Get On Up
James Brown, the man of the unmistakable soul roar, is given a feature-length biopic eight years after his death with Get On Up – a super cool tribute to the godfather of funk. With Brian Grazer and Mick Jagger as producers, Tate Taylor pulling the directorial strings, and Chadwick Boseman in the illustrious lead role, this biographical drama is a vibrant depiction of a riotous universe of twisting limbs, crashing instruments and infectious rhythm. A universe of which James Brown was once the indisputable king.
A seminal figure in the wild world of funk and soul music, Brown left behind a musical legacy similar to the likes of Elvis Presley, Bob Dylan and Johnny Cash. Get On Up largely succeeds in depicting Brown’s major contribution to a raucous time period through use of a luscious colour palate, superb casting choices, and a genuine intrigue in its topic. The film frenetically bounces between time periods with the same sort of maniacal energy that Brown pulsed out during performances. Taylor knows he has a lot of ground to cover, and takes a leaf from Brown’s work rate book in order to get it done – portraying each chaotic chapter of the musician’s lifetime with a restless, fascinated attitude.
Boseman is perfectly cast as Brown, succeeding in capturing the singer’s tireless, convulsing stage traits with aplomb. The make-up department certainly earn their keep, with Boseman occasionally looking eerily identical to the late, great funk man. But the actor himself deserves the plaudits, emulating everything about Brown from the singer’s husky, rapid chatter to his on-stage wince and wail. There’s too much in the performance for it to be a mere flash in the pan; Boseman is certainly one to watch.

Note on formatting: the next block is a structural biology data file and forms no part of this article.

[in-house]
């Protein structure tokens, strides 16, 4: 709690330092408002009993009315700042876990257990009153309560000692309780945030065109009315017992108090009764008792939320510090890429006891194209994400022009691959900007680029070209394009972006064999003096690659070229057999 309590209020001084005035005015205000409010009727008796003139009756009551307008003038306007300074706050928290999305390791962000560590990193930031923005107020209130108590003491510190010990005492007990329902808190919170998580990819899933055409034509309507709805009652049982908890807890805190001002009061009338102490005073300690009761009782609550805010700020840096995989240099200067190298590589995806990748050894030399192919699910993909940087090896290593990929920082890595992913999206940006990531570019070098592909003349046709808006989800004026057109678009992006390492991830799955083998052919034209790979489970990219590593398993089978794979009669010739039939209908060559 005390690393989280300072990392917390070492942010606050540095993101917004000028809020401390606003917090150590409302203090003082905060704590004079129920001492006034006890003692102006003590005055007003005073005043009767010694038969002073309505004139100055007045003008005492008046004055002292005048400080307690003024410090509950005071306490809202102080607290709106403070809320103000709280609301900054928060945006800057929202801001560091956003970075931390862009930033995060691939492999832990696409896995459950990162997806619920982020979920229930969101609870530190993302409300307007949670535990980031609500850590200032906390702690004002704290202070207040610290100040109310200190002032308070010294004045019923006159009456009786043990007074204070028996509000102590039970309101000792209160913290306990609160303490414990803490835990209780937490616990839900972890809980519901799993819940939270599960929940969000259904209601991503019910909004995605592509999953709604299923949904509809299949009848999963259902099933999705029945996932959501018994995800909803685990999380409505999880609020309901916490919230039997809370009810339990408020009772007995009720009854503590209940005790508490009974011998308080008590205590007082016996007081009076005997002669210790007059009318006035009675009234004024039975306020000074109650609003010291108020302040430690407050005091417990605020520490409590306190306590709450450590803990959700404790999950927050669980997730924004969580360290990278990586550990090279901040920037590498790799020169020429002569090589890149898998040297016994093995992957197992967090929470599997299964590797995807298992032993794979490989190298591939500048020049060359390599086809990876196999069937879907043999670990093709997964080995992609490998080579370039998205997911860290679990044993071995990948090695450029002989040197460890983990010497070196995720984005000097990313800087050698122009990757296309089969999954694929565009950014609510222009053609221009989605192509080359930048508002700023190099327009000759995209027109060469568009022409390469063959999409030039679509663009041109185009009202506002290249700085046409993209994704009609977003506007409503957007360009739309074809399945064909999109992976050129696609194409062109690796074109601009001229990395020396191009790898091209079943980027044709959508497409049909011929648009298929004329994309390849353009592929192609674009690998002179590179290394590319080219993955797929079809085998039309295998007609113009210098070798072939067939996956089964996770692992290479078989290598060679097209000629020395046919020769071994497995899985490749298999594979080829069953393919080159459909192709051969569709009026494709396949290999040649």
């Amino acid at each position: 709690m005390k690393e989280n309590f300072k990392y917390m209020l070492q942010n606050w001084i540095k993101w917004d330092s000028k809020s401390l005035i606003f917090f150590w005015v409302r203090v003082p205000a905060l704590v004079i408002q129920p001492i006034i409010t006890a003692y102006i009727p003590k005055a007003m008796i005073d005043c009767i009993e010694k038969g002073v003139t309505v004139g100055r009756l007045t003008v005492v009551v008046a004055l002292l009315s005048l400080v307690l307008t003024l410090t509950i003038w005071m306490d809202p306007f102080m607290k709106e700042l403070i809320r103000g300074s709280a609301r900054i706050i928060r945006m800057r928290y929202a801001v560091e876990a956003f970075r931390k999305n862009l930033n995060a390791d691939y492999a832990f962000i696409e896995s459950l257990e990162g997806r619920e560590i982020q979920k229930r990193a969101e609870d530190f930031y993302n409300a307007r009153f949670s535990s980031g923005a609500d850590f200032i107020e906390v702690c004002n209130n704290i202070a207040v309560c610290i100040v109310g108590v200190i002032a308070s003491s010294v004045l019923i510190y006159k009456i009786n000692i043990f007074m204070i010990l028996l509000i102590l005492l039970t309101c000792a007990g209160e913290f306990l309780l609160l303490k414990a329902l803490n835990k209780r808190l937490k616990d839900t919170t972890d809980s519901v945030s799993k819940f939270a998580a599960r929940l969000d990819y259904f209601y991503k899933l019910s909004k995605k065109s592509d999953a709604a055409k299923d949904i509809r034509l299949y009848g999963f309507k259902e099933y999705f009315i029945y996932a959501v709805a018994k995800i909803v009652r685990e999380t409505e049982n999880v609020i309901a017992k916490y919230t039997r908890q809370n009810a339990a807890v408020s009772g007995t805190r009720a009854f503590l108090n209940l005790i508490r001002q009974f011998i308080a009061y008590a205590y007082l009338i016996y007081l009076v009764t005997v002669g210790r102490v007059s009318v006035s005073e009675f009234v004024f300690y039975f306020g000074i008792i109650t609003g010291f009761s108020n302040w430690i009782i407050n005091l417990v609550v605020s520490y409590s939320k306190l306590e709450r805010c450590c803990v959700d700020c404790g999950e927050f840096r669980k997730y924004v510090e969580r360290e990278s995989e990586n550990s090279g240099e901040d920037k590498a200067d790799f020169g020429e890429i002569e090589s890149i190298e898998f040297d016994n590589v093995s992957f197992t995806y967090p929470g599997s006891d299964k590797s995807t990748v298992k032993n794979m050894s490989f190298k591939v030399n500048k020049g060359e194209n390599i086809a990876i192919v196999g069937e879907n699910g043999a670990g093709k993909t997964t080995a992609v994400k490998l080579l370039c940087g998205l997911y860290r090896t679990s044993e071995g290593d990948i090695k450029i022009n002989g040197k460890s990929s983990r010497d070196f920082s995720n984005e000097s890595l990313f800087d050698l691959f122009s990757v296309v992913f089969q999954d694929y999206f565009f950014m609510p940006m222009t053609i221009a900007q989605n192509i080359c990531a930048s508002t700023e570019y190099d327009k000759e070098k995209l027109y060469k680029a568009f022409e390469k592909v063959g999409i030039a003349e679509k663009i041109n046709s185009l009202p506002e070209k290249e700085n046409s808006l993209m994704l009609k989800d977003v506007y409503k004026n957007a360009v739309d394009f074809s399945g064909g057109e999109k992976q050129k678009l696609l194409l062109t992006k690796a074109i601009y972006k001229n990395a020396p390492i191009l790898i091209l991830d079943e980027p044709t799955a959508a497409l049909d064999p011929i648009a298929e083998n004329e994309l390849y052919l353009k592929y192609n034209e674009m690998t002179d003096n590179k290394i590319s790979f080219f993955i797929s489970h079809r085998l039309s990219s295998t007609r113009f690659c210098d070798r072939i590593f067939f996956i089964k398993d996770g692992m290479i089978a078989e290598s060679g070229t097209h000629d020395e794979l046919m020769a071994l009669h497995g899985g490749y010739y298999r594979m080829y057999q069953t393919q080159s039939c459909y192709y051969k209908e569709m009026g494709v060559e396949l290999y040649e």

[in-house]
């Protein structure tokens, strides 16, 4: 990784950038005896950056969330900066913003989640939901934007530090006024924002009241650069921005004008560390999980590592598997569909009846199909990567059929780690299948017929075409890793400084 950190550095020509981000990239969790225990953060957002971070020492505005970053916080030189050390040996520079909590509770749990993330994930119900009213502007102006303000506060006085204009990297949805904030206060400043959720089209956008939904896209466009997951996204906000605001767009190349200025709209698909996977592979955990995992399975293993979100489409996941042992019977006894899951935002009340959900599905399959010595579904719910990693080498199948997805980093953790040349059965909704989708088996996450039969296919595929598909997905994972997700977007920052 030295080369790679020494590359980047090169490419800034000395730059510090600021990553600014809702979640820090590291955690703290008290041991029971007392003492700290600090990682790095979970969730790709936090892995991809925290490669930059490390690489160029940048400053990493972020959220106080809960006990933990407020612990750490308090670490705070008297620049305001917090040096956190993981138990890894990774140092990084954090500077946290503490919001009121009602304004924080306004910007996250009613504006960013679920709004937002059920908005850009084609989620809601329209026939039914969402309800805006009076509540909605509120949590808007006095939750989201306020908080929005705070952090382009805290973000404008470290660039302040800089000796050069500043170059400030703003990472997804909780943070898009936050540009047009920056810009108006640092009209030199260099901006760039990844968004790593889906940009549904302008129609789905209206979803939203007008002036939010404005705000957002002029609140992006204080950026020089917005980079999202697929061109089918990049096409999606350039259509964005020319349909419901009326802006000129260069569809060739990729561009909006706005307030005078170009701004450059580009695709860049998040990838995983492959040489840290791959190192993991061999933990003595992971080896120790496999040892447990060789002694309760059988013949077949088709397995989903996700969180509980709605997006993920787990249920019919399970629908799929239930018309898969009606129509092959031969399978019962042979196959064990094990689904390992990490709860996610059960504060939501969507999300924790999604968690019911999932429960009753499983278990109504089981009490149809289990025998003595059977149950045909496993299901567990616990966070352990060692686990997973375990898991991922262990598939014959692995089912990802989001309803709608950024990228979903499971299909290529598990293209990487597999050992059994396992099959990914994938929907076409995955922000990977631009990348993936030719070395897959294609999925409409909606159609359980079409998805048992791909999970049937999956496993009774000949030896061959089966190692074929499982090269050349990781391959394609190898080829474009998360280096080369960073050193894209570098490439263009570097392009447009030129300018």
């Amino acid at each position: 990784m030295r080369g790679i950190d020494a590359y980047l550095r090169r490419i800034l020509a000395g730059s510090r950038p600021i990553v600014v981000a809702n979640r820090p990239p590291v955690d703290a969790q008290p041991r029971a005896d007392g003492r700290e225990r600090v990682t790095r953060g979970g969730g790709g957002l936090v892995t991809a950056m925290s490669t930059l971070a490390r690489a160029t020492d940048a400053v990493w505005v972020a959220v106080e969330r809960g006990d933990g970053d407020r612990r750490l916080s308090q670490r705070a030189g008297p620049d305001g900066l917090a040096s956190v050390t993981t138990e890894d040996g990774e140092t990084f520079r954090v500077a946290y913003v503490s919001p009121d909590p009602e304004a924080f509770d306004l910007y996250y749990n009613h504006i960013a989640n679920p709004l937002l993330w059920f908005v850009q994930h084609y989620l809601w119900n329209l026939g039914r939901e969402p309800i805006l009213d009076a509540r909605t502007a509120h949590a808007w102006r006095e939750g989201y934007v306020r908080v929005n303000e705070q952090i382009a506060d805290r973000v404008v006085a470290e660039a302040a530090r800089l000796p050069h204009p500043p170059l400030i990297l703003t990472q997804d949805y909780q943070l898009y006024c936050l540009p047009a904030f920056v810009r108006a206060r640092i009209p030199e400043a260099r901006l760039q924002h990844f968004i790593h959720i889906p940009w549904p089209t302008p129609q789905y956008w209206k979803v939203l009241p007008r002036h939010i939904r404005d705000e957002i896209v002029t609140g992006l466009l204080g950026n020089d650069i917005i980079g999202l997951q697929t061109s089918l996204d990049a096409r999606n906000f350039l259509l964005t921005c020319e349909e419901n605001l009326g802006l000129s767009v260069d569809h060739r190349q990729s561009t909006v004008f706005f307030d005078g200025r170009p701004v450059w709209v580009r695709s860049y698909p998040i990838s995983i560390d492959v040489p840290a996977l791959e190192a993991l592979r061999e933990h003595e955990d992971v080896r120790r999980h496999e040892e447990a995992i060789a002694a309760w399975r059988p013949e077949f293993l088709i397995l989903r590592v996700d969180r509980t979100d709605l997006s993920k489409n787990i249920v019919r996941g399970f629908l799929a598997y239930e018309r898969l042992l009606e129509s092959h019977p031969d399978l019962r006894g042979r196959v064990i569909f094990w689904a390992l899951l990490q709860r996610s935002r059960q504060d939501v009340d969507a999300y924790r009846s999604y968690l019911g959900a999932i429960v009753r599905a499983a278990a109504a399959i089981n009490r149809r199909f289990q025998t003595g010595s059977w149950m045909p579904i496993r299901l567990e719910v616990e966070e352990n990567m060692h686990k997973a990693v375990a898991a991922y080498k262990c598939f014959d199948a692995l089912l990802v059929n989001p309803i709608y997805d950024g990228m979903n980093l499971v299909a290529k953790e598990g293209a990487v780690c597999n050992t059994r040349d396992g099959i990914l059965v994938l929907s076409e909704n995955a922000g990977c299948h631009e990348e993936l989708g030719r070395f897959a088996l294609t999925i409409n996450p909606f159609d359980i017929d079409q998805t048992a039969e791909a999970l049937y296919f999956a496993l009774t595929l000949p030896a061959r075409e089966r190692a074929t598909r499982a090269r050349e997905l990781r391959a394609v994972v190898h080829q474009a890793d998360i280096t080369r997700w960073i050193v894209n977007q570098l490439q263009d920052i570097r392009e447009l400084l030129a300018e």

Like Brown himself, Get On Up does have its flaws. There are several scenes that are strained and ultimately fall flat, and the boundless dynamism of the film does render it rather erratic on occasion. But with Boseman committedly dancing on top of an infectiously uplifting soundtrack, this film’s energy makes it hard to resist.
James Brown is unanimously considered as one of the greatest of all time. In movie terms, Get On Up doesn’t quite achieve those dizzying heights. But it’s a passionate portrait, created by a filmmaking team who are evidently amazed by the founding father of funk and the wild ride that he took during his lifetime. When a film is formed by people who genuinely love the project, the chances of overall success are always that bit greater. Here, this shows.
Get On Up is released nationwide on 21st November 2014.
Watch the trailer for Get On Up here: